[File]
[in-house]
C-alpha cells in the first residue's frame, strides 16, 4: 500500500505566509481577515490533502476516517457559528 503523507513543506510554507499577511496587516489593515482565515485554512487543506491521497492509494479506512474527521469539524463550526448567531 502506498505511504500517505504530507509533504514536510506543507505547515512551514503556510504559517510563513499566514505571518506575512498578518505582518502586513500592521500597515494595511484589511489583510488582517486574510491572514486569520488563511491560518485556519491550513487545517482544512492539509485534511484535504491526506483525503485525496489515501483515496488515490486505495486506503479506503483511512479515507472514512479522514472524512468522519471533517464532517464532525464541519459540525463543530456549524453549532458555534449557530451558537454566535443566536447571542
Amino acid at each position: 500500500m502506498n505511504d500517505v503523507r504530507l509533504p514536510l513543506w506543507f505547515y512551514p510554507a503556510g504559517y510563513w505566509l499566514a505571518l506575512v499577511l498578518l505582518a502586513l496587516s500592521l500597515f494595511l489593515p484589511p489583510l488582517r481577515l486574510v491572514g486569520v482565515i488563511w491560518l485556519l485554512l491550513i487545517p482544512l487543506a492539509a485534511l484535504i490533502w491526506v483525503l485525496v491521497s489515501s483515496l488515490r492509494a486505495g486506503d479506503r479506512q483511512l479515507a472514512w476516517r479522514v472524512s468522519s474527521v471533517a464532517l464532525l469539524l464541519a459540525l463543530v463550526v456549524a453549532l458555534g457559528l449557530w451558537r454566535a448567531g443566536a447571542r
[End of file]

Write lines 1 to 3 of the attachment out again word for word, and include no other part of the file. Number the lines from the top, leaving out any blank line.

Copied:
[in-house]
C-alpha cells in the first residue's frame, strides 16, 4: 500500500505566509481577515490533502476516517457559528 503523507513543506510554507499577511496587516489593515482565515485554512487543506491521497492509494479506512474527521469539524463550526448567531 502506498505511504500517505504530507509533504514536510506543507505547515512551514503556510504559517510563513499566514505571518506575512498578518505582518502586513500592521500597515494595511484589511489583510488582517486574510491572514486569520488563511491560518485556519491550513487545517482544512492539509485534511484535504491526506483525503485525496489515501483515496488515490486505495486506503479506503483511512479515507472514512479522514472524512468522519471533517464532517464532525464541519459540525463543530456549524453549532458555534449557530451558537454566535443566536447571542
Amino acid at each position: 500500500m502506498n505511504d500517505v503523507r504530507l509533504p514536510l513543506w506543507f505547515y512551514p510554507a503556510g504559517y510563513w505566509l499566514a505571518l506575512v499577511l498578518l505582518a502586513l496587516s500592521l500597515f494595511l489593515p484589511p489583510l488582517r481577515l486574510v491572514g486569520v482565515i488563511w491560518l485556519l485554512l491550513i487545517p482544512l487543506a492539509a485534511l484535504i490533502w491526506v483525503l485525496v491521497s489515501s483515496l488515490r492509494a486505495g486506503d479506503r479506512q483511512l479515507a472514512w476516517r479522514v472524512s468522519s474527521v471533517a464532517l464532525l469539524l464541519a459540525l463543530v463550526v456549524a453549532l458555534g457559528l449557530w451558537r454566535a448567531g443566536a447571542r